In Fresh: A Perishable History, Susanne Freidberg chronicles the fascinating history of how refrigeration expanded the reach of the industrial food system, forever altering not only the world’s food supply, but also how consumers view freshness and conceptualize its meaning. She tells this story through a series of mini-histories focusing on specific foods: beef, eggs, fruit, vegetables, milk, and fish. In doing so, she reveals the many meanings of “fresh,” five of which are discussed in the following five images.
1. The Refrigerator
Consumers once got along without refrigeration, shopping frequently and preserving food by canning, drying, and pickling. In fact, consumers were at first wary of refrigeration, though World War I marked a turning point.
While meat and wheat were shipped to the warfront, American civilians were encouraged to consume fresh foods, unsuitable for shipment to soldiers. Consuming fresh produce, eggs, and dairy products were considered acts of both patriotism (as seen in this WWI food poster) and scientifically based health promotion, confirming the new place of these foods in the American diet and the role of the refrigerator to keep them fresh, safe, and tasty.
Refrigerators thus evolved to play a dual role: supplying nature (“the garden in a machine”) at a housewife’s fingertips, but also capable of defeating nature, providing technological protection from decay.
2. Fresh Eggs
While consumers initially questioned the refrigerator itself, they questioned no refrigerated food product more than eggs. Always obscured by protective shells, consumers distrusted claims that refrigerated eggs were indeed fresh, a quality unobservable with the naked eye.
Refrigerated eggs also embodied the transformations occurring within an increasingly industrialized food system. Consumer distrust was rooted in more traditional views of freshness, views formed by consumers’ direct interactions with farmers. For example, this sign depicts “fresh farm eggs” available at the “next right,” implying the consumer’s journey to physically and personally visit the farmer and his or her hens.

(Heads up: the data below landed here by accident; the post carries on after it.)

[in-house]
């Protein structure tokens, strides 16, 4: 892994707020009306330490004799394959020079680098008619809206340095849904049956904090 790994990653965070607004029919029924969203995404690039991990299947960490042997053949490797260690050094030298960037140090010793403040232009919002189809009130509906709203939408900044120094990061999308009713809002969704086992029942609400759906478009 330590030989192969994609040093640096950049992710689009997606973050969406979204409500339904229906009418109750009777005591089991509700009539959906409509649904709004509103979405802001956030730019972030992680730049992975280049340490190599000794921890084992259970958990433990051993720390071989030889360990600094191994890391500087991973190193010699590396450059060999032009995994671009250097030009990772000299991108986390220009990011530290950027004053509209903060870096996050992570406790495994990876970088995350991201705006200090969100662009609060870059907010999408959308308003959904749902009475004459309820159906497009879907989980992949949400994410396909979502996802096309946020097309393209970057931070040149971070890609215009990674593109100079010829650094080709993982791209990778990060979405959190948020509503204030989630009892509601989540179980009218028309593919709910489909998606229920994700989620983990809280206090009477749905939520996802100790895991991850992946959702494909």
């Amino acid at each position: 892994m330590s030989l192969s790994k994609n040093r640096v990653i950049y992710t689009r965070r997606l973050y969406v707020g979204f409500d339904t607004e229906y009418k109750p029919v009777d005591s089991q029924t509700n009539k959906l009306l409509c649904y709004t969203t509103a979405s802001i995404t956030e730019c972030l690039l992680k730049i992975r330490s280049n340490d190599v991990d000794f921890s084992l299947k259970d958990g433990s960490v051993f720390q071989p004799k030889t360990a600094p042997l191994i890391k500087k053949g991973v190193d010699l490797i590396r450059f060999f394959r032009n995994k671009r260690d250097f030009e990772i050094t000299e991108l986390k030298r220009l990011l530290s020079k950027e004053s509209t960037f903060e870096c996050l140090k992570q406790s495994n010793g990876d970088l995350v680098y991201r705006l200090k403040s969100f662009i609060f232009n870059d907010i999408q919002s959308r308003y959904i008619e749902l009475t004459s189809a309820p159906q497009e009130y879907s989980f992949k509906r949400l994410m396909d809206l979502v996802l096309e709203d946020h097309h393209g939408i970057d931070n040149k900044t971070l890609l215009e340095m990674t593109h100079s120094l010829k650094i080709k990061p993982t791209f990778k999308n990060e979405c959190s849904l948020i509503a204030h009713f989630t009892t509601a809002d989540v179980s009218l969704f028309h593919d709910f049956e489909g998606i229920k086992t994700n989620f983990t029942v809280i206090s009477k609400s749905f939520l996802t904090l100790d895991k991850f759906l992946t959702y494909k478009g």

Refrigeration dramatically rewrote this understanding of freshness, expanding it in new ways and largely disassociating it from the farmer and the land, and giving it a mechanical coldness. Interestingly, the bucolic imagery of early years would remain part of food packaging and advertising, tapping into a nostalgia for the natural that never went away.
3. Fresh Express Salad
In the early twentieth century, American views on health, physical beauty, and eating habits changed, a transformation told through a fresh vegetable — lettuce.
Then and now, consumers desire lettuce for a variety of reasons from its high nutrient density to its relatively convenient preparation. This consumer demand fueled the industrialization of of lettuce growing, picking, shipping, and packaging. (You can see modern day Ocean Mist Farms workers picking, shrink-wrapping, and sealing iceberg lettuce in this video.)
Starting in the mid-1930s, growers began pre-packaging produce, ushering in yet another definition of freshness that was clean, neat, and long lasting. Bagged lettuce remains popular today, from high status organic mesclun (AKA “yuppie chow”) to the comparatively nutritionally empty iceberg lettuce pictured here.
4. Fresh Fish
The story of fish provides yet another definition of freshness, one related to nature’s wild vitality, an ever diminishing resource. Fish has been preserved in a variety of ways, such as drying, salting, canning, or packing it in ice. Consumers have also desired fish that is fresh, wild, and just-caught, leading to high demands, overfishing, and fish farming.
While fruits and vegetables grow on farms, farmed fish draws an entirely different consumer reaction. Compared to the powerful, rustic vitality of wild fish, environmentalists, fisherman, an consumers alike view farmed fish as “toxic” and distasteful. The politics of the sea continue to write the next chapter in the freshness and wild nature of fish.
5. Buy Fresh Buy Local
As Friedberg so eloquently states in her history of freshness, “Consumers stopped expecting fresh food to be just-picked or just-caught or just-killed. Instead, they expected to find and keep it in the refrigerator.” The industrial food system that developed over the course of the twentieth century defied geography, defeated seasonality, and redefined freshness.
Consumers now resist the expectations formed by the industrial food system, as endorsed by Buy Fresh Buy Local campaigns, in effect redefining freshness, as more nostalgic and more local. These aims are reflected in the campaign logos, customized and localized to regions, states, and cities, depicting images in a style not unlike early twentieth century fruit and vegetable marketing, such as these produce crate labels.
Freshness has been defined differently throughout time, varying by product. What will “fresh” mean in the future?